Tuesday, March 13, 2007

Good Reviews in the News

Two rave reviews are in for rabidly anti-Israeli jazz musician Gilad Atzmon. One comes in the February IAJRC Journal (evidently hitting mailboxes a little late), and the other comes from David Duke (Democratic Underground’s latest heartthrob).

The IAJRC Journal is a labor of love for a few members, desperately soliciting contributions from the general membership, so it wouldn’t be fair to belabor their publication of the review. However, Andy Simons seriously glosses Atzmon’s politics when he suggests Atzmon’s “deeply serious CDs, mostly on ENJA, have made some way toward uniting Jewish and Arab culture.” In truth, Atzmon, the decidedly former Israeli, is not a uniter, but a divider, having chosen sides.

It turns out David Duke approves of the Atzmon’s chosen allegiance, reprinting an extended excerpt of one of Atzmon’s article on his website. Simons writes of “sharing much of Atzmon’s political and moral outlook,” but one assumes that does not extend to Atzmon’s cynical polemics on the Holocaust. Atzmon writes (and Duke approves):

“the Holocaust has become the new Jewish religion. ‘The Holocaust’ [Atzmon’s quotes] is far more than historical narrative, it indeed contains most of the essential religious elements: it has its high priests (Simon Wiesenthal, Elie Wiesel, Deborah Lipstadt, etc.) and prophets (Shimon Peres, Benjamin Netanyahu and those who warn about the Iranian Judeocide to come). It has its commandments and dogmas (‘never again’, ‘six million’, etc.). It has rituals (memorial days, Pilgrimage to Auschwitz etc.). . . Most interestingly, the Holocaust religion is coherent enough to define the new ‘antichrists’ (the Deniers) and it is powerful enough to persecute them (Holocaust denial laws)."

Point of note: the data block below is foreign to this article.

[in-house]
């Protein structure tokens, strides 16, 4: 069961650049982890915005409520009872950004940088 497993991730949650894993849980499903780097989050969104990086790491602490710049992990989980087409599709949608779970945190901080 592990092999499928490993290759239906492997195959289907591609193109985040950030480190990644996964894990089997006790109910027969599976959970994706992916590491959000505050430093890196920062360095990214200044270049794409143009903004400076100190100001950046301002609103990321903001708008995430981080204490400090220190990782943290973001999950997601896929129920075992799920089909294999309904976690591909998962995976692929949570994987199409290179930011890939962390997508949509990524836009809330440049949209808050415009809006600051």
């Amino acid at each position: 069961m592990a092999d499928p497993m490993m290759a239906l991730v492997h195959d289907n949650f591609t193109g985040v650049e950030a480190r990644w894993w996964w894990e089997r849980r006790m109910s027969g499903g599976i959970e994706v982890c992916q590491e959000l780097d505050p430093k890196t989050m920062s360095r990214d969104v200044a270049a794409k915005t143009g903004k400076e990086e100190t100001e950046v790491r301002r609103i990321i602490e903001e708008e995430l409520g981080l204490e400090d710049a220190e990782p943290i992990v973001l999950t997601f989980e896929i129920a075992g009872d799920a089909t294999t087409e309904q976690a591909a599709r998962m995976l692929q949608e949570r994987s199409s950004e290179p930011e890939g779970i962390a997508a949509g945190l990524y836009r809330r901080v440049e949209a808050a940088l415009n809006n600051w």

When playing, Atzmon has a distinctive, passionate tone. When writing polemics, that tone becomes strident. Too often writers and critics whitewash the extent of his extremism (examples here, here, here). Even if his playing moves you, his constant attempts to minimize the Holocaust and embrace the advocates of terror should give one serious pause. As for his latest "Artie Fishel" project, a mean-spirited satire of klezmer music and Jewish culture, Simons describes it as “a single listening session concept album.” Talk about a euphemistic turn of phrase.